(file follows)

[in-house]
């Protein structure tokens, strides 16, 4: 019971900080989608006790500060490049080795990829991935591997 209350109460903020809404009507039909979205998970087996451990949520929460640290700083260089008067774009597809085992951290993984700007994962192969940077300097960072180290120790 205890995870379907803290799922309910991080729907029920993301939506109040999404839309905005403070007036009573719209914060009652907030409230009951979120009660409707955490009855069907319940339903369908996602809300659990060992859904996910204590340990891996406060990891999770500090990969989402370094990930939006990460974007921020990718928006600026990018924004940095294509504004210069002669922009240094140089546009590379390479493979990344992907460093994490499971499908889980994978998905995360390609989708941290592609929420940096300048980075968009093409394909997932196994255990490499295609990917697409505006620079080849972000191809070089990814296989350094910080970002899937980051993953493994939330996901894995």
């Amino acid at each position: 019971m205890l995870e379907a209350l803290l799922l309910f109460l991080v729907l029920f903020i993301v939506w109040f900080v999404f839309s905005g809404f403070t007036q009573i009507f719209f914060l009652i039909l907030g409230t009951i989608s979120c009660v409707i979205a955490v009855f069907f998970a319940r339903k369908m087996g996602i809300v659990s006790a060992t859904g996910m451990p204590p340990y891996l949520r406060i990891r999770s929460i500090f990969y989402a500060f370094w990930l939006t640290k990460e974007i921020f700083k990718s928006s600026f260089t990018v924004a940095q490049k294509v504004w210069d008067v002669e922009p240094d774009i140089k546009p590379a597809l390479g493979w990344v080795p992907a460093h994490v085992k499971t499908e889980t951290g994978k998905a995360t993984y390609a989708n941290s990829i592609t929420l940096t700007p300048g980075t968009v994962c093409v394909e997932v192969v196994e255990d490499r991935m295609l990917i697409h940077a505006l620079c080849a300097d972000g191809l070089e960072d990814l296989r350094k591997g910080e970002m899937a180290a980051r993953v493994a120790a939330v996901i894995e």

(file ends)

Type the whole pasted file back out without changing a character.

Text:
[in-house]
């Protein structure tokens, strides 16, 4: 019971900080989608006790500060490049080795990829991935591997 209350109460903020809404009507039909979205998970087996451990949520929460640290700083260089008067774009597809085992951290993984700007994962192969940077300097960072180290120790 205890995870379907803290799922309910991080729907029920993301939506109040999404839309905005403070007036009573719209914060009652907030409230009951979120009660409707955490009855069907319940339903369908996602809300659990060992859904996910204590340990891996406060990891999770500090990969989402370094990930939006990460974007921020990718928006600026990018924004940095294509504004210069002669922009240094140089546009590379390479493979990344992907460093994490499971499908889980994978998905995360390609989708941290592609929420940096300048980075968009093409394909997932196994255990490499295609990917697409505006620079080849972000191809070089990814296989350094910080970002899937980051993953493994939330996901894995």
């Amino acid at each position: 019971m205890l995870e379907a209350l803290l799922l309910f109460l991080v729907l029920f903020i993301v939506w109040f900080v999404f839309s905005g809404f403070t007036q009573i009507f719209f914060l009652i039909l907030g409230t009951i989608s979120c009660v409707i979205a955490v009855f069907f998970a319940r339903k369908m087996g996602i809300v659990s006790a060992t859904g996910m451990p204590p340990y891996l949520r406060i990891r999770s929460i500090f990969y989402a500060f370094w990930l939006t640290k990460e974007i921020f700083k990718s928006s600026f260089t990018v924004a940095q490049k294509v504004w210069d008067v002669e922009p240094d774009i140089k546009p590379a597809l390479g493979w990344v080795p992907a460093h994490v085992k499971t499908e889980t951290g994978k998905a995360t993984y390609a989708n941290s990829i592609t929420l940096t700007p300048g980075t968009v994962c093409v394909e997932v192969v196994e255990d490499r991935m295609l990917i697409h940077a505006l620079c080849a300097d972000g191809l070089e960072d990814l296989r350094k591997g910080e970002m899937a180290a980051r993953v493994a120790a939330v996901i894995e």